Day Two Recap

Day two consisted of a panel discussion by managers from diverse areas, such as industry, academia, and administration on the best practices of management. This year the panelists unanimously agreed that communication is the key to successful management. Other pieces of management-focused advice that I gleaned from the panelists include the following:

  • Quickly learn how to manage people under and above you
  • Take opportunities to train in management issues
  • You have something to learn from everyone
  • Try to cultivate skills you will need at your next job
  • Do not stagnate

Day two also addressed hiring and interviewing practices. Although at this point in your postdoctoral training, hiring and interviewing concepts may seem to be a distant issue, it is still useful to know the process so that you are a step ahead when the time comes. The hiring process can be long and complicated, but you can adopt simple steps to make it easier:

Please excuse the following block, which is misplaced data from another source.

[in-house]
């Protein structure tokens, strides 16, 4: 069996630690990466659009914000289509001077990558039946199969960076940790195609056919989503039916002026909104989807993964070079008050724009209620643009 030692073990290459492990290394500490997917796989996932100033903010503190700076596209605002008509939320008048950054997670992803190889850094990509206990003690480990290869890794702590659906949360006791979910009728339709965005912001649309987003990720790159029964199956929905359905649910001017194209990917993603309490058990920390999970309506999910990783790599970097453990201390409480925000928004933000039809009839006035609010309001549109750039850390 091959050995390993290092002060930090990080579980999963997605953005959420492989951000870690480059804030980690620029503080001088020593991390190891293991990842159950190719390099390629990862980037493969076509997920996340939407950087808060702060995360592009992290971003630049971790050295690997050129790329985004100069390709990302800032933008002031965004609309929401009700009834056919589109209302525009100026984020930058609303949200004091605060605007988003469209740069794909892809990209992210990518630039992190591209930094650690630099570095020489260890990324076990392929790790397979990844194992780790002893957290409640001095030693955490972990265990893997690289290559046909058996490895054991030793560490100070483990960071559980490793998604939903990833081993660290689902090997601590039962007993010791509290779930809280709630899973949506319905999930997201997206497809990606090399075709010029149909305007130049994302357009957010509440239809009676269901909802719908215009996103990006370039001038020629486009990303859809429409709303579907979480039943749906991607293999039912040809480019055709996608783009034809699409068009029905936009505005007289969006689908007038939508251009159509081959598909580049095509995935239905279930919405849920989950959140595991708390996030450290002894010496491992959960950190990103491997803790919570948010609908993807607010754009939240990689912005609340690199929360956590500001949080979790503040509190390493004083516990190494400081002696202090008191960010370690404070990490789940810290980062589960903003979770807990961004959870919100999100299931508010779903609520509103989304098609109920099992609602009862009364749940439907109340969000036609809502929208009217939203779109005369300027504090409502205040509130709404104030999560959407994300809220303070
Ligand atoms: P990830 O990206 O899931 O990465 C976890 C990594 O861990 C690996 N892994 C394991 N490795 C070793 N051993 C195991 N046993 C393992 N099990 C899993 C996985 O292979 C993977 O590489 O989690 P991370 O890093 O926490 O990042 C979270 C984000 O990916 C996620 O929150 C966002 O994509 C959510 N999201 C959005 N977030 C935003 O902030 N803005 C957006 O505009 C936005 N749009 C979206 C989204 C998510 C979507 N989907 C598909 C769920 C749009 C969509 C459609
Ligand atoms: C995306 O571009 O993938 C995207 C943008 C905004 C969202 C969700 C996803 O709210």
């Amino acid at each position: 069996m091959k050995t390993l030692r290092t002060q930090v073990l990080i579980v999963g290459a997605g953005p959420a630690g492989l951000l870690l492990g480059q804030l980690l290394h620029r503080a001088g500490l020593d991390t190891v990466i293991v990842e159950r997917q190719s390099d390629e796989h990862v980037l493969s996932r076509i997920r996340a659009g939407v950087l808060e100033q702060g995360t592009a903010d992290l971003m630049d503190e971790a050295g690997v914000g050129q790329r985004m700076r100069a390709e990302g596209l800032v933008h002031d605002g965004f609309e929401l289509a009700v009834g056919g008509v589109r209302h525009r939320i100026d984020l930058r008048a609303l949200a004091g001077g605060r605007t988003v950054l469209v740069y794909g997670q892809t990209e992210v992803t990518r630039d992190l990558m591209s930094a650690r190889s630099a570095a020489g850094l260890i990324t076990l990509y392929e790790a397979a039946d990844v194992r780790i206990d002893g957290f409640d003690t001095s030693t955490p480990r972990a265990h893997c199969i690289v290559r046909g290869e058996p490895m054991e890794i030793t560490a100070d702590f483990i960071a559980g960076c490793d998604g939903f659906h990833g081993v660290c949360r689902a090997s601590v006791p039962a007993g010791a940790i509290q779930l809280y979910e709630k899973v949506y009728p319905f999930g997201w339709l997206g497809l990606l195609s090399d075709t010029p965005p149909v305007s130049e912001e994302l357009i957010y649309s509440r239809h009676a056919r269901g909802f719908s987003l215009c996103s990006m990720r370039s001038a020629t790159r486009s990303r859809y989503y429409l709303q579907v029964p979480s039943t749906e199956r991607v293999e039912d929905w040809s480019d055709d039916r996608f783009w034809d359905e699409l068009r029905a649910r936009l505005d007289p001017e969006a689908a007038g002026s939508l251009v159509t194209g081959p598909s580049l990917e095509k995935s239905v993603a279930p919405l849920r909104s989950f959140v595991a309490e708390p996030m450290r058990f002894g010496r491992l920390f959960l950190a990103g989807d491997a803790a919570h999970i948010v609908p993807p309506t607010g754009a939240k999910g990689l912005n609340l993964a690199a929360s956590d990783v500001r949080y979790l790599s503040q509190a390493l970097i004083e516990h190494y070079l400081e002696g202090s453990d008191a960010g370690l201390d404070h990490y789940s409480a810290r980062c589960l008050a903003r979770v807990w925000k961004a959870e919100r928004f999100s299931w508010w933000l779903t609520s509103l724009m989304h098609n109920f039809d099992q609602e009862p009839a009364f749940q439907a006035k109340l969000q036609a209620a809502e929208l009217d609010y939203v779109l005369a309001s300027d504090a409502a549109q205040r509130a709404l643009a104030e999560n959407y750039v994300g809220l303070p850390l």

1. Analyze your needs and create a job description for advertising
  2. Involve the Human Resources office early to make sure you are complying with company policies
  3. Set a hiring timeline and stick to it
  4. Use phone interviews to pre-screen
  5. Conduct structured interviews—establish a screening process to maintain consistency